I’ve been reflecting on how this latest violent incident fits in with what many people have seen as a pattern in Israeli behaviour and policy choices.  Helping me reflect has been David Hirst’s excellent new book, “Beware of Small States”, published this year.  With a largely Lebanese focus, it chronicles the successive wars Israel has fought with its neighbours, with up-to-date analysis of the 2006 war against Lebanon and the 2008/09 war on Gaza. (I was Ambassador in Beirut at the time of the 2006 war, and with my family witnessed the effect it had on ordinary people and their lives, so I read his account with special interest.) Hirst has excellent documentary sources, and pulls no punches.  Few observers would disagree with Hirst that Israel has long committed itself to a policy of massive military deterrence, which is now becoming progressively more violent – and, by the account of its own officials, more ready to inflict civilian casualties on a large scale in pursuit of its political goals. Gaza showed that progression: more remote shelling and rocketing by the Israeli forces, with minimum risk to its own soldiers: ten lost their lives, and three Israeli civilians, while 1,330 Gazans (most of them civilians and 410 of them children) lost theirs.  Compare that to the 43 Israeli civilians who died under Hizbullah rocket fire in July-August 2006, and 119 Israeli soldiers in the fighting, against over a thousand Lebanese civilians (one third of them children) and an unknown number of Lebanese combatants.

By these horrific standards, in terms of casualties, the Gaza Flotilla attack was a minor event.  Yet the political damage Israel has again inflicted on itself may prove more significant.  Not simply through the anger caused to Turkey, a former friend and an increasingly influential regional power. But because the entire world has had enough of the blockade of Gaza – a blockade which Israel should have long ago lifted under the terms of UN Security Resolution 1801, as well as other international law.  And the world has had enough of the pretexts Israel uses to continue it. Not only is the blockade a disgrace in humanitarian terms, it is profoundly damaging to the prospects of achieving the stable and genuine peace that all the people of this region – Israel included – need so badly. There will be trial of strength now between world opinion and Israel’s own perception of its security needs.  For the sake of Israel’s future, that perception had better change.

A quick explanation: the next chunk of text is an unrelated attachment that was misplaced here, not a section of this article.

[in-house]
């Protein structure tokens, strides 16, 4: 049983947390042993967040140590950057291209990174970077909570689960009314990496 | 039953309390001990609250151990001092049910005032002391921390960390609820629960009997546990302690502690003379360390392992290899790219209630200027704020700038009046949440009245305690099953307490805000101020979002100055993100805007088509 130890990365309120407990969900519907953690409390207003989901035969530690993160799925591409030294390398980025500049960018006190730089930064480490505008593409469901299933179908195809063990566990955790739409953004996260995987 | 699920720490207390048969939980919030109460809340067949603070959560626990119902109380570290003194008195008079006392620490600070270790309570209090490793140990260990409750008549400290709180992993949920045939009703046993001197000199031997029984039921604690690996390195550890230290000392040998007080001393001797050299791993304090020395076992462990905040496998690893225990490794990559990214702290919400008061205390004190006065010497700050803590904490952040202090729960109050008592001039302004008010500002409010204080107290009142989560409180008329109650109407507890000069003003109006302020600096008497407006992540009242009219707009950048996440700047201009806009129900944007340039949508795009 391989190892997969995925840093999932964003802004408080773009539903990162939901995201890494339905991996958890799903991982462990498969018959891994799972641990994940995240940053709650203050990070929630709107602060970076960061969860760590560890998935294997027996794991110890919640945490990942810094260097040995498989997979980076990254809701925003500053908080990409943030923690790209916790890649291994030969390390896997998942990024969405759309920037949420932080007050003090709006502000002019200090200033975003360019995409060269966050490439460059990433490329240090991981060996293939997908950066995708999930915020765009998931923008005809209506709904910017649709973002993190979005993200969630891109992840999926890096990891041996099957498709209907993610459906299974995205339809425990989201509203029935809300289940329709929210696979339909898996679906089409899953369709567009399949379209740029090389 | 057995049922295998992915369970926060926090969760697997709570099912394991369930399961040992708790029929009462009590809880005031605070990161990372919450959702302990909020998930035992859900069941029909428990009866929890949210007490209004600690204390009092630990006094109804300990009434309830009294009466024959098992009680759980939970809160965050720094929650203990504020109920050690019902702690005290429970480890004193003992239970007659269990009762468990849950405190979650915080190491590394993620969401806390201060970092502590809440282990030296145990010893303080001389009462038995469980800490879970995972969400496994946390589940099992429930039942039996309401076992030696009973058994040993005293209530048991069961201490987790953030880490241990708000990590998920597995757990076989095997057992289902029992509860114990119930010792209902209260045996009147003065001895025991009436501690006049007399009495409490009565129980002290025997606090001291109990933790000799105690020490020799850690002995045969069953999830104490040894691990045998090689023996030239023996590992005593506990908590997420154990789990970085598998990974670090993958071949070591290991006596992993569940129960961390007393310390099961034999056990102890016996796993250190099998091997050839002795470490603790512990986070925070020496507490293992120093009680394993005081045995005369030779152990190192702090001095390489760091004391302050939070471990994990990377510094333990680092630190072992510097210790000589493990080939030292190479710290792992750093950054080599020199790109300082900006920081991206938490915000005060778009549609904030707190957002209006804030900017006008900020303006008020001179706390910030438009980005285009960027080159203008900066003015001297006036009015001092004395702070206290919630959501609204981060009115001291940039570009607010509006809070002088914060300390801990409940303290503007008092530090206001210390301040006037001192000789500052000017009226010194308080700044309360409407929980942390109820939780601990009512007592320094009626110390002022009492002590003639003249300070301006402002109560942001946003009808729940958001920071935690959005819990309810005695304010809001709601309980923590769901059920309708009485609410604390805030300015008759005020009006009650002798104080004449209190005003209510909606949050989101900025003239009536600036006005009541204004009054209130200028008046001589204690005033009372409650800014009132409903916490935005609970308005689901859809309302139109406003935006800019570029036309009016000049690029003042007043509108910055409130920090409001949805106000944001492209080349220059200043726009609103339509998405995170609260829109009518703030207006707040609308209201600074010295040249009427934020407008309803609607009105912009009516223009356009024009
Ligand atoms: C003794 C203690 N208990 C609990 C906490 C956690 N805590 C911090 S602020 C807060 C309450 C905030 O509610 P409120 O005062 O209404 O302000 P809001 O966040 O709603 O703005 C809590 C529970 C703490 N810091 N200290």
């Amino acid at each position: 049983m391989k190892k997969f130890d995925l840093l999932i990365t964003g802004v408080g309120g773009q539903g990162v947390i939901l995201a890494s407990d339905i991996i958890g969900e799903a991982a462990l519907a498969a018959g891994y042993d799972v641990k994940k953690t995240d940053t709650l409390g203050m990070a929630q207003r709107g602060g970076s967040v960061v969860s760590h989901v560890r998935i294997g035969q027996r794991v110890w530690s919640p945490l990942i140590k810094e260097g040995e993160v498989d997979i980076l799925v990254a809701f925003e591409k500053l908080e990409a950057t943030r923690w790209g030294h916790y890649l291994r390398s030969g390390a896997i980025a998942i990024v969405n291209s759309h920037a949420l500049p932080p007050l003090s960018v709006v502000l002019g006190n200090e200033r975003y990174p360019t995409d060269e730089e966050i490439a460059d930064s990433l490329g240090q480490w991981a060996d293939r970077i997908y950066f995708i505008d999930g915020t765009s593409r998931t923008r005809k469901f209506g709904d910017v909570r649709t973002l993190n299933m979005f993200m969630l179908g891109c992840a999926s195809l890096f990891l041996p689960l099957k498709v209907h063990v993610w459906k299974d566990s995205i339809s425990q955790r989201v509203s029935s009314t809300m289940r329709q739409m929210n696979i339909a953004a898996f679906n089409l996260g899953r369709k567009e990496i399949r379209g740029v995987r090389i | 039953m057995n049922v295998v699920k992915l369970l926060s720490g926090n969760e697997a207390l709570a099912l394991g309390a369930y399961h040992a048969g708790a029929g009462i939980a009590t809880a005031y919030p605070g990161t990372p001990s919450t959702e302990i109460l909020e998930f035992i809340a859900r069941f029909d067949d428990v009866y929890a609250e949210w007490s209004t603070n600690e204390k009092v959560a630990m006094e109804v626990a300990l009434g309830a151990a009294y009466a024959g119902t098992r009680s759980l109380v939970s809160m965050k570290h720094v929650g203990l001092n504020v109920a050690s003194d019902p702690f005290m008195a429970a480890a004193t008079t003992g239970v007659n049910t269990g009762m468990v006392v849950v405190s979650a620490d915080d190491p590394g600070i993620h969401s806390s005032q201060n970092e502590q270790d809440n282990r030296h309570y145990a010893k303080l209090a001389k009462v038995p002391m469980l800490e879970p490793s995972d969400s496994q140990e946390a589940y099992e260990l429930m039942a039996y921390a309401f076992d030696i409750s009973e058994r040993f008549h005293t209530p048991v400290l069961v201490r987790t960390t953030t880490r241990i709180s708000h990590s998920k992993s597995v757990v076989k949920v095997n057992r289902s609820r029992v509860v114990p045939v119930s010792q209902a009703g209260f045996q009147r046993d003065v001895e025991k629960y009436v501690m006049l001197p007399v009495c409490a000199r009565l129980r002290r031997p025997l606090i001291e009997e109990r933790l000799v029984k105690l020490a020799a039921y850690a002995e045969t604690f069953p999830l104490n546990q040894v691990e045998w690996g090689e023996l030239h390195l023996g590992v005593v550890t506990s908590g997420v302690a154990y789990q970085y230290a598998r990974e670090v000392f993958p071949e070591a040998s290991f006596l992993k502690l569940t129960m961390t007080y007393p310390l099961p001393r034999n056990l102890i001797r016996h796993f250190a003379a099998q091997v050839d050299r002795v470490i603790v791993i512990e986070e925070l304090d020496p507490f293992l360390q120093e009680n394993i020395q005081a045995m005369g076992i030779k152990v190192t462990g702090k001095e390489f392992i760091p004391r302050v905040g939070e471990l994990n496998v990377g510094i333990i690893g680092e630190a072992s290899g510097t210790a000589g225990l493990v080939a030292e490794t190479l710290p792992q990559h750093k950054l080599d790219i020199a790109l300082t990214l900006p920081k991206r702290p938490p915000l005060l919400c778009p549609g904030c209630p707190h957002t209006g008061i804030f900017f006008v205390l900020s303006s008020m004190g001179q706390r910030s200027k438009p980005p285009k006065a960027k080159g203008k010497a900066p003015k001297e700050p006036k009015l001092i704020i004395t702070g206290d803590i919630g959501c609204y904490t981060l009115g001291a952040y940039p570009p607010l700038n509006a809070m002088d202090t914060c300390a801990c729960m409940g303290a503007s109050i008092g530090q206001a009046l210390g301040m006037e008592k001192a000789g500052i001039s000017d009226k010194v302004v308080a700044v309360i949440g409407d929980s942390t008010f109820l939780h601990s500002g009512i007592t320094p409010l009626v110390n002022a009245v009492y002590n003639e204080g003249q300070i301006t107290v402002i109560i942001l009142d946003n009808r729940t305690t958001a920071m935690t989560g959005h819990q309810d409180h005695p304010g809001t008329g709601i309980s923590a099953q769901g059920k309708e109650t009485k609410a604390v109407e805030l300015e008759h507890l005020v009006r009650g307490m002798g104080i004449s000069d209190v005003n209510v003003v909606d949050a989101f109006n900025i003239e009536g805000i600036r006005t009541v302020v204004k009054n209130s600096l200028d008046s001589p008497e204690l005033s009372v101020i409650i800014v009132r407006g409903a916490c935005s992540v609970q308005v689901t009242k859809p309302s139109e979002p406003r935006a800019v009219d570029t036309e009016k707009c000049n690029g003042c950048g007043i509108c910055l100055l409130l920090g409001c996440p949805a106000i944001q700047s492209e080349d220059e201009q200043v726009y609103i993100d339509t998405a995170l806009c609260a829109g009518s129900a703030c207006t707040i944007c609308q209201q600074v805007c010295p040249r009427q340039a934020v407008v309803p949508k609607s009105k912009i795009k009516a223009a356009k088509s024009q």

It has been fascinating – as well as depressing – to read how the media and public opinion in Israel have covered the Gaza Flotilla attack.  Rather than reflect concern about the illegality of the operation, the deaths of civilians, and the damage to Israel’s standing, criticism seems to have centred on the unpreparedness of the military. It is as if the only thing that matters is Israel’s ability to use force – no other option is considered, even in retrospect following a fiasco.  International law and international opinion can be defied if only the military deterrent is there. The prestige of the armed forces in Israel remains high, with the memory of 2006 and the Winograd report apparently airbrushed, and the Goldstone report rejected.  To me this says that the lessons of Lebanon and Gaza – and of the many bloody conflicts which went before them – have simply not been learnt. The path to Israel’s security is through building trust and making a genuine peace settlement with all its neighbours. We need to see the first step in that direction now.

James Watt

12 June 2010
 
 
 
Nadie ,fuera de Israel donde son poco numerosos,está dispuesto a tomar al pie de la letra los argumentos de los sionistas.” (“No one outside Israel is prepared – or very few – to take Zionist arguments at their face value any longer.”) Do things start to get better from here? (extracto)
 
James Watt

HMA Jordan, Amman

Do things start to get better from here?